The NATO summit planned for this week in London is not exactly off to a great start. The office of U.S. Trade Representative (USTR) Robert Lighthizer has revealed that the U.S. is preparing massive tariffs on large quantities of French goods in retaliation for a tax on technology companies that the U.S. claims unfairly targets American companies. The tariffs that Lighthizer unveiled in response cover $2.4 billion worth of prominent French goods like cheese and wine and in some cases reach as high as 100 percent, which would essentially double prices. That’s going to hurt U.S. businesses as quickly as it could curtail sales of French goods in the U.S.
‘USTR’s decision today sends a clear signal that the United States will take action against digital tax regimes that discriminate or otherwise impose undue burdens on U.S. companies… The USTR is focused on countering the growing protectionism of EU member states, which unfairly targets U.S. companies, whether through digital services taxes or other efforts that target leading U.S. digital services companies.’
The irony here is that the Trump administration has contorted itself in attempts to protect American businesses, even those — like coal — that have been on the downswing thanks to barely unwindable economic developments. They’ve imposed harsh tariffs on imports of steel and aluminum from around the world, seeking to punish businesses that dare do business outside of the United States. Now, when it suits them politically, they’ve flipped — right before Trump is scheduled to meet one-on-one with French President Emmanuel Macron at the NATO summit, which marks the alliance’s 70th anniversary.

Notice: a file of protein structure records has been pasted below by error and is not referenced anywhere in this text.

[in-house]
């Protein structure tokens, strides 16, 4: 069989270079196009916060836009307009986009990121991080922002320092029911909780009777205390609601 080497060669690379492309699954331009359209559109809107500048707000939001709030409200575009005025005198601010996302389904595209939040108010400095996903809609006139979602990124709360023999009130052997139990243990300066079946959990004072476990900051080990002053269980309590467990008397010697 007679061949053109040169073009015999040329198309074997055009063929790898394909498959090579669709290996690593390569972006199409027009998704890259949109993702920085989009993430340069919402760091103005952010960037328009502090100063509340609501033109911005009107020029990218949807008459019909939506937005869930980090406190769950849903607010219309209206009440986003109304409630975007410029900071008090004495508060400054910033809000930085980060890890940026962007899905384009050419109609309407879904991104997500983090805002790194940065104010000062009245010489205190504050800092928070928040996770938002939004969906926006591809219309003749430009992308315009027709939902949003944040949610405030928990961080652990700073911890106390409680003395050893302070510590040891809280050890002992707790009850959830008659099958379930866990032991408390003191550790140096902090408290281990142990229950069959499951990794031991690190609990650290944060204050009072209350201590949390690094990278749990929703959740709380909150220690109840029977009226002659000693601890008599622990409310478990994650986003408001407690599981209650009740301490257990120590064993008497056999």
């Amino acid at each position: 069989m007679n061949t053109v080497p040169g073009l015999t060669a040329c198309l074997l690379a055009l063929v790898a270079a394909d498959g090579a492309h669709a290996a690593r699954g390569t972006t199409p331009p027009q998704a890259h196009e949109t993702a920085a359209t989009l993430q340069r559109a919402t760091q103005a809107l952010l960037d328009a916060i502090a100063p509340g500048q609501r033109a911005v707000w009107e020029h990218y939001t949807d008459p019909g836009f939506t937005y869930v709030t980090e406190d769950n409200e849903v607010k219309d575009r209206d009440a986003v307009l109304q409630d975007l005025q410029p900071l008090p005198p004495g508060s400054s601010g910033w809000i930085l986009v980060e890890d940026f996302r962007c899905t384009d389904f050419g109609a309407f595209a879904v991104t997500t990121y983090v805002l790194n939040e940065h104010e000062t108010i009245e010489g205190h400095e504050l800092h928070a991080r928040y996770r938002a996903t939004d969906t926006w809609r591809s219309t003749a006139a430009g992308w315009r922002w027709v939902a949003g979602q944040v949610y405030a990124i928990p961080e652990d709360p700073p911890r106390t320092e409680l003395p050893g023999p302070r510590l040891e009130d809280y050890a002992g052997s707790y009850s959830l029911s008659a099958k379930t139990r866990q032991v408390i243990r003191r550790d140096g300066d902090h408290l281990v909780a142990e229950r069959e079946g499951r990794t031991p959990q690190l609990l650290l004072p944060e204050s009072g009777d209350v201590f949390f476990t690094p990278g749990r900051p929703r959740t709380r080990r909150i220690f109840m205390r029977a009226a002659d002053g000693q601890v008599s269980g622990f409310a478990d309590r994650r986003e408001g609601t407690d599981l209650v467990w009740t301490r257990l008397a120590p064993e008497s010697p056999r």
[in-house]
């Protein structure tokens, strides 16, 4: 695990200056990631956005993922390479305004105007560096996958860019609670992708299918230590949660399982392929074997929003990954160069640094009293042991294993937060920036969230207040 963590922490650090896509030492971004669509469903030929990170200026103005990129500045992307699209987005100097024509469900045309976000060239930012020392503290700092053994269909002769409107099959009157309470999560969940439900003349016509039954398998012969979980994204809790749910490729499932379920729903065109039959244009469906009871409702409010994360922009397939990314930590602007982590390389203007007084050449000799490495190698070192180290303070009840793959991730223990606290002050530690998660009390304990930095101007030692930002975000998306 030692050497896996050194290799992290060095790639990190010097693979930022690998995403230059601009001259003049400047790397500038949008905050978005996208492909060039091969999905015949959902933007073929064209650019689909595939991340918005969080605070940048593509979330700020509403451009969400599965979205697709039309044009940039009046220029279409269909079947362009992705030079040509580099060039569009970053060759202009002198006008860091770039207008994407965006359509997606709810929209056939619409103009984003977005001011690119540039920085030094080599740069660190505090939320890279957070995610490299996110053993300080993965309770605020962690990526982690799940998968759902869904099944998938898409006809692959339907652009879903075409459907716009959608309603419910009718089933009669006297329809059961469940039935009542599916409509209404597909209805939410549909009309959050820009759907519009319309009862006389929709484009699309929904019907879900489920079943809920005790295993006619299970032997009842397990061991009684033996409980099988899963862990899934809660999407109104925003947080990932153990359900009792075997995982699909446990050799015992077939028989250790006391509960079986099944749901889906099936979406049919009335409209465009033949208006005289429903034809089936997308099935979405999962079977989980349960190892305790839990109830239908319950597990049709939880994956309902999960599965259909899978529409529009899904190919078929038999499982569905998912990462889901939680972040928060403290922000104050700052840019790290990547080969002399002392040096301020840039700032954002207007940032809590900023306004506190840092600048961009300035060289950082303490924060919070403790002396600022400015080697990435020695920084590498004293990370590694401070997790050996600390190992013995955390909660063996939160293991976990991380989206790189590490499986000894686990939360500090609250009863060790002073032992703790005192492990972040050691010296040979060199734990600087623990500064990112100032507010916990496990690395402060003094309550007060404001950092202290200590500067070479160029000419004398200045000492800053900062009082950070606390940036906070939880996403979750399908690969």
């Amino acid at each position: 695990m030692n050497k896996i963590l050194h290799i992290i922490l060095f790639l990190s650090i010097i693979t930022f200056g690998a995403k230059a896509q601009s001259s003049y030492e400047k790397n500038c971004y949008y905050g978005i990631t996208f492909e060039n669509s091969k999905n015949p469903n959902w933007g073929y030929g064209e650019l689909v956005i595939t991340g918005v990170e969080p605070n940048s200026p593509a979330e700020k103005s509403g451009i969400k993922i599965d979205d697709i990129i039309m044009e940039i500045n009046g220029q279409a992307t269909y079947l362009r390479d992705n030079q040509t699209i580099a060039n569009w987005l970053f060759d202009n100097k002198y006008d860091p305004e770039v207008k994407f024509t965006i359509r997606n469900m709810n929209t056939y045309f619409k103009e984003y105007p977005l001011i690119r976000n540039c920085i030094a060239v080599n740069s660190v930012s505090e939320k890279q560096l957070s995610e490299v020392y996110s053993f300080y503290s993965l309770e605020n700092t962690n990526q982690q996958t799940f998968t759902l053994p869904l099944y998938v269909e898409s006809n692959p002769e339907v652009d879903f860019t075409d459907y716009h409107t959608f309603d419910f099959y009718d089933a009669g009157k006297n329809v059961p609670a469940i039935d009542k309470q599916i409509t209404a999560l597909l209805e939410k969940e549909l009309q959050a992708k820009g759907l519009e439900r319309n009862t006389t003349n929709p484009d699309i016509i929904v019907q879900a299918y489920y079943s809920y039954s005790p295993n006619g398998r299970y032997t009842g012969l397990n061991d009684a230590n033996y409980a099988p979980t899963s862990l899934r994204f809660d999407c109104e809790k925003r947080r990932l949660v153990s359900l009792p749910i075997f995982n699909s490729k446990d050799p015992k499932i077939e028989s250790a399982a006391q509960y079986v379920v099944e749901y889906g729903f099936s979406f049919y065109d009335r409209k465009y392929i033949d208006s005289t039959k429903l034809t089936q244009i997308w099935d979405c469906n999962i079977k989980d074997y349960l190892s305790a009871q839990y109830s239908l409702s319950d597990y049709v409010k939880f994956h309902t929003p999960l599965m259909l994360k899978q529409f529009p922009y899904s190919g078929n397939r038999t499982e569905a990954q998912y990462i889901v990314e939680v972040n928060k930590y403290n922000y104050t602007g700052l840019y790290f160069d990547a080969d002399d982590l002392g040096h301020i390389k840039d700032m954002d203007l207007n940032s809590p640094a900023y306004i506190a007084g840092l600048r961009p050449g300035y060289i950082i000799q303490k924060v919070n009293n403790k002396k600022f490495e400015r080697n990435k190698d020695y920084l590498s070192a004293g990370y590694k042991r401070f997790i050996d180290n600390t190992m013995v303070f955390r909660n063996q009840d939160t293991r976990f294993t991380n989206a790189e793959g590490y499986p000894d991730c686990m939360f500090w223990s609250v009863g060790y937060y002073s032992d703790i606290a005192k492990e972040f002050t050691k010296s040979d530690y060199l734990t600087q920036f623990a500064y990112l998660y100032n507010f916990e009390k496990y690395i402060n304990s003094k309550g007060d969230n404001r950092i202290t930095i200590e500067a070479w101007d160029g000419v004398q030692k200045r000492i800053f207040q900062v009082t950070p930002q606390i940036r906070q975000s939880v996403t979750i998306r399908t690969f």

In this France debacle, big tech companies — which in some cases, like that of Facebook and its founder Mark Zuckerberg, have freely launched into allowing the promotion of far right content in the name of “free speech” or whatever — lauded the decision.
The Internet Association’s trade policy director Jordan Hass insisted:
‘Today USTR is defending the internet, which is a great American export. Discriminatory digital services taxes act as a trade barrier for innovative American companies and small businesses often face the biggest burden from them.’
So the best that anyone can come up with is to penalize other American small businesses? If the planned tariffs go into effect — public comment is due in early January and a hearing will be held right after that — any small business that relies on French goods could face going under. Besides — the French tax doesn’t even target small businesses! POLITICO notes that their “3 percent levy applies to companies with more than 25 million euros in digital services revenue in France and 750 million euros ($825 million) worldwide.” That’s not exactly small — it’s companies like Google, Amazon, Facebook, and so on.
Previously, the Trump administration has refused to admit that Americans pay anything under tariff regimes, but they do! When they’re the ones doing the importing, they’re the ones paying the import taxes. In other words, the newly announced tariff plans aren’t just a stick in the wheels of international relations. They’re also a tax hike on Americans.